The Globally Shrinking Law Library

Two items in today’s papers show that there appears to be a global trend towards smaller libraries, with the justification being that it’s all available online anyway.
In Bangor Maine, users will be moved out of the main library room into three small upper rooms, as the librarians pack up 750 boxes of the collection. We can say that it’s all on the online services, but losing 15,000 books has to have an impact.
And on the other side of the world, a story from the SMH as profs at the UNSW discovered the library‘s collection of international law journals pitched into a skip for recycling. They scrapped 350 journals.

Staff managed to salvage about 35 sets to donate to educational institutions in Laos.

It is understood librarians were keen to donate or sell the rest of the journals but were advised by university administrators not to waste their time.

The Federal Opposition’s education spokeswoman, Jenny Macklin, said the destruction of the journals was “vandalism”.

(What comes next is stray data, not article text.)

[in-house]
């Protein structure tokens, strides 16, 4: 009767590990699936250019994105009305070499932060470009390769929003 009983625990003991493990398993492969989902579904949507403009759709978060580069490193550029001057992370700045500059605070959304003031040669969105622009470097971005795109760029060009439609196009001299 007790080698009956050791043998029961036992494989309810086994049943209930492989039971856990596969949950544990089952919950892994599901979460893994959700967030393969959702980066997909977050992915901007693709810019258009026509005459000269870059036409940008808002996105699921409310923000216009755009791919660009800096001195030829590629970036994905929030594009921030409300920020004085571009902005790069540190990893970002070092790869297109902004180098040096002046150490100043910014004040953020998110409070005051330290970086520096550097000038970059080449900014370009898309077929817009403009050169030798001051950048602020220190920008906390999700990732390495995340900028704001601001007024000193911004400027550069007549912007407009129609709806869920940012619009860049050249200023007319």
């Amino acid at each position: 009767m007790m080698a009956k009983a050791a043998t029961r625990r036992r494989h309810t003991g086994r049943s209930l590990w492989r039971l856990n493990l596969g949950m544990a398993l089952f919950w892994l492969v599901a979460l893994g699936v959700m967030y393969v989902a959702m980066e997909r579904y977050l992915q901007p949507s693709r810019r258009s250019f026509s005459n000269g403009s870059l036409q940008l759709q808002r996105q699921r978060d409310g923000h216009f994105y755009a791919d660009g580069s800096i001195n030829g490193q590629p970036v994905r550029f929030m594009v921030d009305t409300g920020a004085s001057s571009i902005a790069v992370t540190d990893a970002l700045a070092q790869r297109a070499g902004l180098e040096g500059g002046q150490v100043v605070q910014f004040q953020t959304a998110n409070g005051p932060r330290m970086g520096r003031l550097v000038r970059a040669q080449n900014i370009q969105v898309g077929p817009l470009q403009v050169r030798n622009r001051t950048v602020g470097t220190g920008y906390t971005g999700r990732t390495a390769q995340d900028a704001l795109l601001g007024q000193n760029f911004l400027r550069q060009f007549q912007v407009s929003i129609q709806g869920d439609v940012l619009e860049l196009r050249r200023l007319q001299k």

“It’s not hard to find a good home for books. Store them, sell them or give them away but they should never have been dumped.”


  1. I hope the decreasing library size refers only to the physical printed collection of the library? As a reference librarian, I believe librarians’ value is enhanced in an information rich age. Librarians are needed more than ever to help patrons mining the best information sources among thousands! Plus, the physical libraries, in most educational institutions, have functions more than a storage room for printed books. Students socialize, study, relax, and do much more in the libraries! Information plays a key role today, and I believe libraries (no matter physical or virtual) should play the same important role in our society.

  2. I agree Sharon, and I wish these articles would label it digitization rather than ‘shrinking’ or ‘getting smaller’. The headlines tend to get twisted, and people believe that Library services have been reduced, that collections are smaller, or worse, that we’re overstaffed.

    You’re correct Simon, 15k books is a big number. Likely a substantial amount of that was case law, but still. Hopefully the culling process was well thought out.

    On a related note, BYU is composting books. It’s pretty sad when the ‘free for the cost of shipping’ emails go unanswered, and I don’t see things getting any better in the future.